Frequently Asked Questions
exactly is Mardi
Gras is a big celebration in the City of New Orleans that has the
entire city and surrounding areas enjoying parades and free
The Actual day of Mardi Gras always falls on a Tuesday and is cause
for celebration as it is the last day before the season of Lent. (it
is also the last day to officially eat meat products, but we don't pay
that any mind cause its a good excuse to enjoy crawfish, crabs and
anything else we can snatch out of the water).
Term, "Mardi Gras" is French for Fat Tuesday. It is
pronounced, "MAW-DEE GRAW" so forget about how you
have heard it said else where. and by no means is Gras pronounced,
When is it held?
|It is always held on the Tuesday
before Ash Wednesday, but many parades (or Krewes) show there stuff for
How long does it
Magical and fun filled days!!
First off let me end a myth, Mardi
in New Orleans is not filled with public displays of nudity, drunken college kids, or street
brawls. Though those activities do take place they are the minority
and are not indicative of the City of New Orleans nor many of those at
attendance. Most revelers spend Carnival Season with their family and
friends; some at the same spot for each parade year after year. Mardi Gras has had very few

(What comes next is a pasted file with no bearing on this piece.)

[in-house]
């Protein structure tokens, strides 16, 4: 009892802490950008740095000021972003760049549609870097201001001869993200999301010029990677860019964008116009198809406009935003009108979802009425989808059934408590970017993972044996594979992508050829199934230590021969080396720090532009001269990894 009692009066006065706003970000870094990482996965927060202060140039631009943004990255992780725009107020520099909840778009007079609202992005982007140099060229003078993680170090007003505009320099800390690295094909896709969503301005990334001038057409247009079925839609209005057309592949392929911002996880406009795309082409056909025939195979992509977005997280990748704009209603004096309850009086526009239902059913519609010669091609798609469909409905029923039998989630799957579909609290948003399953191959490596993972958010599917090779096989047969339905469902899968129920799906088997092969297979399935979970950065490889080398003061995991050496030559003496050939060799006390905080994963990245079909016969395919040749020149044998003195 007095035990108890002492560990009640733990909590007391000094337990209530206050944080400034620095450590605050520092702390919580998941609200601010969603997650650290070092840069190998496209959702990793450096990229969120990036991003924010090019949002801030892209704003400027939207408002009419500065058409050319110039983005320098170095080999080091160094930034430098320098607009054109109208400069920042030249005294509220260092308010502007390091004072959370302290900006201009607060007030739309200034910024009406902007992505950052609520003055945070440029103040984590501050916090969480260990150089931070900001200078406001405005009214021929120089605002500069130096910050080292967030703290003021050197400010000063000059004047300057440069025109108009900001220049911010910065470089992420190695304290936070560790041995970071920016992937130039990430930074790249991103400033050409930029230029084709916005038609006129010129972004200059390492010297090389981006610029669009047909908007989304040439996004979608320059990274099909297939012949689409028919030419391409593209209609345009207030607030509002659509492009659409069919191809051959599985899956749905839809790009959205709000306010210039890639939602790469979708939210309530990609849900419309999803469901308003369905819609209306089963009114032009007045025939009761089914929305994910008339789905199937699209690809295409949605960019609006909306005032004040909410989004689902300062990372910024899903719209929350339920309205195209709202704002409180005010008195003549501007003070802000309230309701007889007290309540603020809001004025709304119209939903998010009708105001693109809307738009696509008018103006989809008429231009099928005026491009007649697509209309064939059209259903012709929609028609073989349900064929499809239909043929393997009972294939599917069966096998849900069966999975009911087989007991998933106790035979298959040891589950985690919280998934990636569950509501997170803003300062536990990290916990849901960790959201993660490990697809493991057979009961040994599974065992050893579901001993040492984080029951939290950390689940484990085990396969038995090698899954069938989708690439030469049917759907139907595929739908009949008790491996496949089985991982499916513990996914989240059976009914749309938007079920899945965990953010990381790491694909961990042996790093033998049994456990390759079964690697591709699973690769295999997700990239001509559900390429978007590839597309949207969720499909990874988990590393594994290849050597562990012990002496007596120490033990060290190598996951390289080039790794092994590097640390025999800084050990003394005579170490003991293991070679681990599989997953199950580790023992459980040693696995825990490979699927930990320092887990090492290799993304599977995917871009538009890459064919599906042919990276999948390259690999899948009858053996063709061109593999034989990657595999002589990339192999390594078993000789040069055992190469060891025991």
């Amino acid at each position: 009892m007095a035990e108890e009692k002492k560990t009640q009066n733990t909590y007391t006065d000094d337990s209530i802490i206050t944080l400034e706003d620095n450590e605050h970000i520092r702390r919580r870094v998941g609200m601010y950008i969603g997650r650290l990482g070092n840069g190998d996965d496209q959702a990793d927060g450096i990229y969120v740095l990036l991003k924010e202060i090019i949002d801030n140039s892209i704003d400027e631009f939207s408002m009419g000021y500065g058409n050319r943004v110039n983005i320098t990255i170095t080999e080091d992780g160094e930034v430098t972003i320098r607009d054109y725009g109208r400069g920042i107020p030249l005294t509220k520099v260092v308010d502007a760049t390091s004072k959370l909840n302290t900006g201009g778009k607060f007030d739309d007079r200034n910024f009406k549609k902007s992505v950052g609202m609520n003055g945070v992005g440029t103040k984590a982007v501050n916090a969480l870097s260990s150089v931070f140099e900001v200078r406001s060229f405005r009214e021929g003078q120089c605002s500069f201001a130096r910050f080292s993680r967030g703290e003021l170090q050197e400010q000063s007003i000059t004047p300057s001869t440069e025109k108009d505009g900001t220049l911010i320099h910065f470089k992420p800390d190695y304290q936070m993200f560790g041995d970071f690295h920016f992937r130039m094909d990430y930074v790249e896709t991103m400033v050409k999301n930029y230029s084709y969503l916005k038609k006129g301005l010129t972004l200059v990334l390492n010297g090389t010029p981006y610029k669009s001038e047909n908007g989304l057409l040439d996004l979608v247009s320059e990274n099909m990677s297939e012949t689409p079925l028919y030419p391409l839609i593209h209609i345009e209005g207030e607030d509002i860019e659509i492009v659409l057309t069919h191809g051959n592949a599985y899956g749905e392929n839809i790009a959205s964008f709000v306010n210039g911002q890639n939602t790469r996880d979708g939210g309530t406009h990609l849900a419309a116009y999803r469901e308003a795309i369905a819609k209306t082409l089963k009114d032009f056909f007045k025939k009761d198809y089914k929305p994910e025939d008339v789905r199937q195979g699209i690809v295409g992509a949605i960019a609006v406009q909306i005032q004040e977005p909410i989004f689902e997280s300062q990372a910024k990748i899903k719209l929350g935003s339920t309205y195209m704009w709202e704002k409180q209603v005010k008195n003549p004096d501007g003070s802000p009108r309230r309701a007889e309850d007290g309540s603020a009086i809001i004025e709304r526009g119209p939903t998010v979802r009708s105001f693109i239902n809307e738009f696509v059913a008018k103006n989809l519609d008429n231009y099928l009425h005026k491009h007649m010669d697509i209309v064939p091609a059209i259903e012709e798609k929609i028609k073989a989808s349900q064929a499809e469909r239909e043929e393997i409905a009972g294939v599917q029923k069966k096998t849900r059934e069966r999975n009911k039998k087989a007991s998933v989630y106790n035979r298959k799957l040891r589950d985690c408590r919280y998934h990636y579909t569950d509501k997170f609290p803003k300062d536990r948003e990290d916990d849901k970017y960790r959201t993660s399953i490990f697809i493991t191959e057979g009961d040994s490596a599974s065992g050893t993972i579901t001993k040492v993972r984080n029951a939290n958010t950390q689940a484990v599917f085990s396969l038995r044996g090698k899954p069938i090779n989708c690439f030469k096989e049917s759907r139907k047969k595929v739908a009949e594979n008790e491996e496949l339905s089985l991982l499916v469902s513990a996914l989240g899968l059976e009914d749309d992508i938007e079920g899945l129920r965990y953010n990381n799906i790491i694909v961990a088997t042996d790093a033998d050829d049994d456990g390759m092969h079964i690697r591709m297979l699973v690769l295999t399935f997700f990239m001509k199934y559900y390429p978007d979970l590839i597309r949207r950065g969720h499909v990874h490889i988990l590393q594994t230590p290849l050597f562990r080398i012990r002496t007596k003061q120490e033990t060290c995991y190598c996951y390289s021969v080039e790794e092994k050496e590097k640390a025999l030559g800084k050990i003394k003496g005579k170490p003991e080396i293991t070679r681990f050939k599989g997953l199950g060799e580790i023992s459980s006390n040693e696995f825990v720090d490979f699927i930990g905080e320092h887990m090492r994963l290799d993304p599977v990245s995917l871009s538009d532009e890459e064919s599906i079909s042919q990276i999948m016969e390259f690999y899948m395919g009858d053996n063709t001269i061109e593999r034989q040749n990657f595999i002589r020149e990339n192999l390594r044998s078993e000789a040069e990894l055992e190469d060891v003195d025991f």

compromising incidences and those that travel to the city should understand
that it is very safe along the parade routes
and is a great vacation for any family.
For 12 days in New Orleans, the city,
as well as in other neighboring parishes (Louisiana's name for a county)
parades rolling through the streets. These parades call themselves "Krewes," and
most of them name themselves after Greek and Roman Mythological characters.
Some notable examples
are: Bacchus (Roman god of wine), Zeus (Greek god), and Neptune (a Roman god
of the Sea). Recently, with the advent of new krewes to take the place of
ones leaving, the names have diversified to other avenues.
The Krewes have several floats
with marching bands, dance groups, and/or any other form of marching groups in between each
float to give revelers a chance to take a breather before the next wave of
throws reach them.
As tradition dictates, each Krewe picks a theme for that parade season
and each float would represent different aspects of the theme chosen
Another traditional feature that ads mystery and sparkle to each Krewe is
that fact that each Krewe member, or rider, is masked and in costumes based on
the individual floats theme.
can vary from 150 members to the 1,900 members of the super Krewe of
When one goes to a parade, it has been
tradition to yell to the masked riders...
"throw me someth'in mister."
If you are
lucky, they will see you and throw you a variety of throws:
-- beads (made
of plastic with various array of colors)
--doubloons (they are the size of half-dollars,
but weight less than a dime),
--cups (a definite fan favorite)
--various undergarments with the Krewe emblem (made in Hong Kong,
-- spears (the toy kind, silly)
and a host of other things.
One of the more interesting and desirable "throws" is the coconut
from the Krewe of Zulu
(an all black parade that runs on Mardi Gras Day).
They actually hand out
the coconuts to a lucky few!
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